One of my favorite cartoons of all time (which I discovered several years ago in Jonathan Fenby’s excellent France on the Brink) depicts a harried teacher before a French grammar class composed of teenage hoodlums.  In an apparent effort to help her students relate to the rather dry lesson, she writes the following conjugation on the blackboard:

nous brûlons une voiture
vous brûlez une voiture
ils brûlent une voiture
ells brûlent une voiture

“We burn a car, you burn a car, they burn a car . . .”

Best of all is the wry caption:  “And don’t forget the circumflex!”

I remembered this today when I read about the new rules and words developed by the Académie Française, the nearly 400 year old body that protects the integrity of the French language and determines how words are spelled in the French dictionary.  Among those changes, to take effect in schoolbooks next academic year, is the removal of the circumflex (the little hat- or roof-shaped accent) from words in which it has heretofore appeared over a U or I.  So brûler in the teacher’s lesson above will become bruler and entraîner (“to practice”) will become entrainer.

Quite a ruckus has been raised on social media by French speakers who are appalled at the mangling of their language and their perceived betrayal by the organization that exists to protect it.  The hashtag #JeSuisCirconflexe (“I am circumflex”) has been trending on Twitter among those expressing their indignation.  This, of course, is a play on “Je Suis Charlie,” the defiant phrase carried on signs and worn on clothing following the murders at the Paris satirical newspaper Charlie Hebdo last year.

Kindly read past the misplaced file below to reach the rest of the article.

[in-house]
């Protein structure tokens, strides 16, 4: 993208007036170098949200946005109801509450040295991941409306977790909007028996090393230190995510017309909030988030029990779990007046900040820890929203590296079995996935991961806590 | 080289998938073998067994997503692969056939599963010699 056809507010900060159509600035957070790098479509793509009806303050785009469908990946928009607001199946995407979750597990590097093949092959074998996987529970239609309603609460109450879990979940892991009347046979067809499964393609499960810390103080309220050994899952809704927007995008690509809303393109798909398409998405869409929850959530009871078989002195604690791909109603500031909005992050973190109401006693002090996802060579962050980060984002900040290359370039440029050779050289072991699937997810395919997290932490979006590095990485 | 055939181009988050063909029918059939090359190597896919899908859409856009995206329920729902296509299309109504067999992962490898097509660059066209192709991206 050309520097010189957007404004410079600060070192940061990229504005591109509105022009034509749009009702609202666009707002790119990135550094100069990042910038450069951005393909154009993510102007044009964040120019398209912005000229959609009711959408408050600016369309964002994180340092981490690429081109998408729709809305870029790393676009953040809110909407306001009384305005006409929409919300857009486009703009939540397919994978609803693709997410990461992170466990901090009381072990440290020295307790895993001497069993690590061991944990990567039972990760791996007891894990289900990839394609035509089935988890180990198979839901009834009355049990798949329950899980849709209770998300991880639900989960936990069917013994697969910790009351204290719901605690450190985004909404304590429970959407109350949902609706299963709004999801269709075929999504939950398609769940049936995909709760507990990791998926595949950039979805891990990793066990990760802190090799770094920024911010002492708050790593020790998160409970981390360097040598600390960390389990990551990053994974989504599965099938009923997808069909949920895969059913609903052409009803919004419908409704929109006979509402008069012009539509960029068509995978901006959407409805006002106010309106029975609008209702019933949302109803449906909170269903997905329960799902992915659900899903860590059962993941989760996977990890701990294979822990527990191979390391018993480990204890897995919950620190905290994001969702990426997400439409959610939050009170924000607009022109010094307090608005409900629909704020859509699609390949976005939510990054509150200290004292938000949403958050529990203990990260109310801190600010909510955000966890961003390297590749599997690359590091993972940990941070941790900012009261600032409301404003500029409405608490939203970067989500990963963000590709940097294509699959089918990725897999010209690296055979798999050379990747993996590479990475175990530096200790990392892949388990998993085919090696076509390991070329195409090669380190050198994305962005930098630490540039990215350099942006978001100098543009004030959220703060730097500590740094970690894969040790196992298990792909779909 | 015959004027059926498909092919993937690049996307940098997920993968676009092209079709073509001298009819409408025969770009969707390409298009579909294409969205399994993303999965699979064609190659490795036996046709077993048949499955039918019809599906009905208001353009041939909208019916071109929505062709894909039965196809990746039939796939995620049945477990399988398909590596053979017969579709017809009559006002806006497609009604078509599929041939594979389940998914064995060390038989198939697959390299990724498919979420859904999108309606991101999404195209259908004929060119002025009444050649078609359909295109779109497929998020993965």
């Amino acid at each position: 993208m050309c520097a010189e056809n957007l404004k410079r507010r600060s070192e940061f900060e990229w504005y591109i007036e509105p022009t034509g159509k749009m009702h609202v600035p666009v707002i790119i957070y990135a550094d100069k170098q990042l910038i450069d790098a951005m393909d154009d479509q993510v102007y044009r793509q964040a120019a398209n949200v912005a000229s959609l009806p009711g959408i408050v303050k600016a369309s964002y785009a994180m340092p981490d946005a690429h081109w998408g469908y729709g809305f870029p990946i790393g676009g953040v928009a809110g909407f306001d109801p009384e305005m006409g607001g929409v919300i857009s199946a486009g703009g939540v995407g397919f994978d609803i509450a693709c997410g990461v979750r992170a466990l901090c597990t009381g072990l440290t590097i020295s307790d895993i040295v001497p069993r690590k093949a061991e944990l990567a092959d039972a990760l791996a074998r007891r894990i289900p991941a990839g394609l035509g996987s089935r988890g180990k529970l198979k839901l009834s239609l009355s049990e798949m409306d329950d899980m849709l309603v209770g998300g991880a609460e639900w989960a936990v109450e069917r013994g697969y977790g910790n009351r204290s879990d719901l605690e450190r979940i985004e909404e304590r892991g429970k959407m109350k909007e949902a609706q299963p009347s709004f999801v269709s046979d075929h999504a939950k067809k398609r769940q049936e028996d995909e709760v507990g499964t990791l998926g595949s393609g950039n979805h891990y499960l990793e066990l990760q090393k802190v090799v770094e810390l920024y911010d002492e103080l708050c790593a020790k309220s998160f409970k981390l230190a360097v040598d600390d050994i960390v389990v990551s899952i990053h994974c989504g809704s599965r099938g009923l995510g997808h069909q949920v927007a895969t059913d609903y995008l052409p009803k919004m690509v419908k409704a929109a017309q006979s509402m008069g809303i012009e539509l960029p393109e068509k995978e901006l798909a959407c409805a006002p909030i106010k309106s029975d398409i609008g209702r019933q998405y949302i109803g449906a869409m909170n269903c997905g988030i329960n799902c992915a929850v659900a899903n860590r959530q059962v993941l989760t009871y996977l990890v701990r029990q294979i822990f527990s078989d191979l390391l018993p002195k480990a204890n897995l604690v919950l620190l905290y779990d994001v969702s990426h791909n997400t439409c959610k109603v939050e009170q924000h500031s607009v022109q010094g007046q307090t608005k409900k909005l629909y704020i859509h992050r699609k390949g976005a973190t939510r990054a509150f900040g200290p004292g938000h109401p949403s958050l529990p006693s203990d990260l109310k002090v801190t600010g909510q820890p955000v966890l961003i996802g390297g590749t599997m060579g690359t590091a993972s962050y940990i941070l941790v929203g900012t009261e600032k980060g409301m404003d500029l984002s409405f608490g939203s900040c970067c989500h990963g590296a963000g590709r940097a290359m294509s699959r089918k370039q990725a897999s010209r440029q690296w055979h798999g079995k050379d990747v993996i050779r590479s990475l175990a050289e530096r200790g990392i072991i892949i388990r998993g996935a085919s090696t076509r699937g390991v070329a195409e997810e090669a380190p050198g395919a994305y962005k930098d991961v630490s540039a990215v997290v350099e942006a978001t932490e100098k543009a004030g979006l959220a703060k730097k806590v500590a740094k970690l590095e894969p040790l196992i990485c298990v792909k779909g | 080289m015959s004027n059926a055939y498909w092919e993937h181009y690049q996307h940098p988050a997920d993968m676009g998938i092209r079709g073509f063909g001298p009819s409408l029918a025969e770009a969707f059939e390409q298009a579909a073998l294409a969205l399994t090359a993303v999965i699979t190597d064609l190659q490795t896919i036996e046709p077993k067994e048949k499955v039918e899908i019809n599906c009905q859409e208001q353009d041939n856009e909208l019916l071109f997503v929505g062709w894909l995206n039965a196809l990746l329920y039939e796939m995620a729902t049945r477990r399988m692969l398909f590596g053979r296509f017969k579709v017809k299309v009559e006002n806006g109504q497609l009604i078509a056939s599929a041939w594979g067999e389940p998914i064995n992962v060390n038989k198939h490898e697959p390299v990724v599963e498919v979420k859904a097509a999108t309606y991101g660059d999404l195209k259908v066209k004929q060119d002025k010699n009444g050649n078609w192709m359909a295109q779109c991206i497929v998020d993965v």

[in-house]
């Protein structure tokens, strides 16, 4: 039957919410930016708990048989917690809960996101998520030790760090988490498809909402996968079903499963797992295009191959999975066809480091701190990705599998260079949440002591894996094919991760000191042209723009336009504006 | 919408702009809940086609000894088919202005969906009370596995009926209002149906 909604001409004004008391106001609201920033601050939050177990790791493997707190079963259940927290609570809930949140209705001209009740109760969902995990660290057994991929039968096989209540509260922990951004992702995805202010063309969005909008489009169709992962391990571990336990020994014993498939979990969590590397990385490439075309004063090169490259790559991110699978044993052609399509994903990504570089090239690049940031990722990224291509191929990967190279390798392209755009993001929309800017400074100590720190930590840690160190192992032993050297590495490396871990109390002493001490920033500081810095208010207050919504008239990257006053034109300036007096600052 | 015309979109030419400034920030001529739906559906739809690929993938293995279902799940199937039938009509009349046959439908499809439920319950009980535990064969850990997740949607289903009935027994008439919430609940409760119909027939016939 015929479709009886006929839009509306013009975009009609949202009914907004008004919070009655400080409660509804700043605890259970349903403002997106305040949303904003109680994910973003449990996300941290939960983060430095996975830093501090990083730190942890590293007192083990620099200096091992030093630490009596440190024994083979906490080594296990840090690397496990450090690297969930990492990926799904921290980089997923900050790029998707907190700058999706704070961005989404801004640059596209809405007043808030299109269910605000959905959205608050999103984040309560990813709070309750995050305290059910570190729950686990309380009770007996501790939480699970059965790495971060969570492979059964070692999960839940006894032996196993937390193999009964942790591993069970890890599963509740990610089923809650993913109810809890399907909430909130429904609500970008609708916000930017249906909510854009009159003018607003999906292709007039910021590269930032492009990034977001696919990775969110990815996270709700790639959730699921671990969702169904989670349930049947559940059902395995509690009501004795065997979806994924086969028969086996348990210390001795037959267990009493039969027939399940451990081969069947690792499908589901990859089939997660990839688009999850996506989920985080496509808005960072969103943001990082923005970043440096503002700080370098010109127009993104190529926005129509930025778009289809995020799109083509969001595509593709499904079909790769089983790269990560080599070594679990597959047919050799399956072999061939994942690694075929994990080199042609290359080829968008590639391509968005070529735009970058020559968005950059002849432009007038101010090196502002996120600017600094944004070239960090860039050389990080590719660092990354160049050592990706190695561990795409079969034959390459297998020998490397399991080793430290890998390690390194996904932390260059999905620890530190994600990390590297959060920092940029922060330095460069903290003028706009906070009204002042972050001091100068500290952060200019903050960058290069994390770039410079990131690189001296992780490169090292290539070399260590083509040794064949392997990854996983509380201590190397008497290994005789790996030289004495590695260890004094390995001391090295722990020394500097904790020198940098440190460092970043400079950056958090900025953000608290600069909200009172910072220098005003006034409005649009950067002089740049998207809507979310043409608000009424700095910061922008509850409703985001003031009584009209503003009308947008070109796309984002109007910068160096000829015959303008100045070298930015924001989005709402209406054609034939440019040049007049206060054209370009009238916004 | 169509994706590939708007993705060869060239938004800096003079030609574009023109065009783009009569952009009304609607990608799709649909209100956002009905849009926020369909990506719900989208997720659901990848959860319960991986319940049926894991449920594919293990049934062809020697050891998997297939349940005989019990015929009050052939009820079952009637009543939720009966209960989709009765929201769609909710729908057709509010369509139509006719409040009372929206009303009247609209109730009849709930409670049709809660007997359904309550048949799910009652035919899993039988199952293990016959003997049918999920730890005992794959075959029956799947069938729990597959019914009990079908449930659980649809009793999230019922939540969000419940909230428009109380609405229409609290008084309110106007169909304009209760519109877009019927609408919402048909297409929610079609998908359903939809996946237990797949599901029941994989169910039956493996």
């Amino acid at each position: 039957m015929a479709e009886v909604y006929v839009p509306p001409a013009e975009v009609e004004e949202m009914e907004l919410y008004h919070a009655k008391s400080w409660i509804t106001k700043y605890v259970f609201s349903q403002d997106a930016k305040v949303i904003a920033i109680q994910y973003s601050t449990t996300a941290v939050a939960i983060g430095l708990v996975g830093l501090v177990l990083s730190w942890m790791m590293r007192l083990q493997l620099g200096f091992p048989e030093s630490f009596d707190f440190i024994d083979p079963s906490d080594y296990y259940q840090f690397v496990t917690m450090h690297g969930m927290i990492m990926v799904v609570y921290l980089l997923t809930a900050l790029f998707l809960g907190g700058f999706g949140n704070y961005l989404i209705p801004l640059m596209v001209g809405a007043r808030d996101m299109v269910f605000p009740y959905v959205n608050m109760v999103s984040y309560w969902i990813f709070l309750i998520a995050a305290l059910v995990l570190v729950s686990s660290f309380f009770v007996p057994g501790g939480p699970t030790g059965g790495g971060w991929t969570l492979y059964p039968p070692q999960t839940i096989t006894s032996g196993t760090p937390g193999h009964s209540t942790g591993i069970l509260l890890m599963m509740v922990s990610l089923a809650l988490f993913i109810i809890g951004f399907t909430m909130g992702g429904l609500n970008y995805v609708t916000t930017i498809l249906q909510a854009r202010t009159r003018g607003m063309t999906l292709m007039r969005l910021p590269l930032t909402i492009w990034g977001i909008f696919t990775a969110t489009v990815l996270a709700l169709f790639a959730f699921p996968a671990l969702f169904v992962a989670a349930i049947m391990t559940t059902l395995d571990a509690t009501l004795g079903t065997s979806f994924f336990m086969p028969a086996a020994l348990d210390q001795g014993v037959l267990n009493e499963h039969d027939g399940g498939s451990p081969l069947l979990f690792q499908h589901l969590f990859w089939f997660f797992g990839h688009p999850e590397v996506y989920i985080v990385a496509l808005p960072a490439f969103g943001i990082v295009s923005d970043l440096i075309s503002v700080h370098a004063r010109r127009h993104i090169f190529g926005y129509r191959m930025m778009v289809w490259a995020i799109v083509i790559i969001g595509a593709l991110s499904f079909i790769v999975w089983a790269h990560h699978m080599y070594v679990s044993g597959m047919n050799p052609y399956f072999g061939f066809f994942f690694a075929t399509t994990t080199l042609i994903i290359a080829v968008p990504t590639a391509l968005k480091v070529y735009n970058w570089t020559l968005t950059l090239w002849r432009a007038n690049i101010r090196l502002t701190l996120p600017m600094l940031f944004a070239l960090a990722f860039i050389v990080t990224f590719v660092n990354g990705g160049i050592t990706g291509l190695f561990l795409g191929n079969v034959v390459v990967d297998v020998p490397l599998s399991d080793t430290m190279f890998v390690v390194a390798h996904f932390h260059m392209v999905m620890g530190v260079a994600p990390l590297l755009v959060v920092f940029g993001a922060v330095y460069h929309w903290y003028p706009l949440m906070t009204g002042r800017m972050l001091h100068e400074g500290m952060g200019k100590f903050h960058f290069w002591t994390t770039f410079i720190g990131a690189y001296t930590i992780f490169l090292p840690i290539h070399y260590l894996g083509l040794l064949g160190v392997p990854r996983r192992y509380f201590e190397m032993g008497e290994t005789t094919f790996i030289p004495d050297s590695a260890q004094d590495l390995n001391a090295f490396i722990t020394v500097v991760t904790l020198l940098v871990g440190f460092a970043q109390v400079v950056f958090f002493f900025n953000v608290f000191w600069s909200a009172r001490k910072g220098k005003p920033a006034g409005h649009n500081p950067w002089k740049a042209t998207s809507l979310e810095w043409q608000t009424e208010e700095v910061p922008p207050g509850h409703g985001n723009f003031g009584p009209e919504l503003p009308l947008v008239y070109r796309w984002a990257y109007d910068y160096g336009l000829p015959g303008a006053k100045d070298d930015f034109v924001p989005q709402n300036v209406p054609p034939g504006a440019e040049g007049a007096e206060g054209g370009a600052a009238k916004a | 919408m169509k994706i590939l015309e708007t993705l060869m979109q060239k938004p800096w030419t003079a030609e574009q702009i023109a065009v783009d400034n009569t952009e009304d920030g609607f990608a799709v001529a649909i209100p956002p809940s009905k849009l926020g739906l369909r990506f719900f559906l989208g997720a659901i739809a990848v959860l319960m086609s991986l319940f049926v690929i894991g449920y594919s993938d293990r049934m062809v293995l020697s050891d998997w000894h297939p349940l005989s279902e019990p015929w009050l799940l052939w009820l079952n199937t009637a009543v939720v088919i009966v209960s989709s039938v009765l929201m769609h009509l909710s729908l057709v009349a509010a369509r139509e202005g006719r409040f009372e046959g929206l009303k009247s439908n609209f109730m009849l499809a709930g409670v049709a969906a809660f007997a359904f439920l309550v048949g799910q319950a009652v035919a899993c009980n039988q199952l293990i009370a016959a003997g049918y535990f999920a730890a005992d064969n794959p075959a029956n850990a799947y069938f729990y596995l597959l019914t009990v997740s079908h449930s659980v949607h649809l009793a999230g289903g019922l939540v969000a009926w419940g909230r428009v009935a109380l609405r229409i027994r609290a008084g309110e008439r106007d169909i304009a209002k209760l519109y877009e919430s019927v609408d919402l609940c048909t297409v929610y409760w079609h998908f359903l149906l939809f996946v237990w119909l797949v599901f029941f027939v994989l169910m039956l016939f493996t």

As you can see, the French get rather touchy about their language.  Granted, the circumflex doesn’t totally change the pronunciation of a word the way the acute accent or cedilla does (changing a short E to a long E and changing a C from the K sound to the S sound, respectively).  Some believe the accent is pretty much useless, a relic of Old French adopted to indicate locations where the letter S had been omitted (for example, bête, the word for “beast” gained its circumflex when it lost its S in the transition to modern French).  And the circumflex will not be completely disappearing; it will still appear where it always has on the vowels A, E and O, as well as on words in which its absence would change the meaning (such as sur, “on top of,” versus sûr, meaning “sure”).  But it is still a matter of pride for the French.

As if the disappearing circumflex weren’t bad enough, the Académie Française also saw fit to change the correct spelling of a few words — oh, about 2,400 in all.  For example, oignon, the word for “onion,” becomes ognon.  And it’s not only the circumflex that will be seen less often.  Fewer hyphens will be around, too.  Compound words like porte-monnaie (change purse) and week-end will lose their hyphens.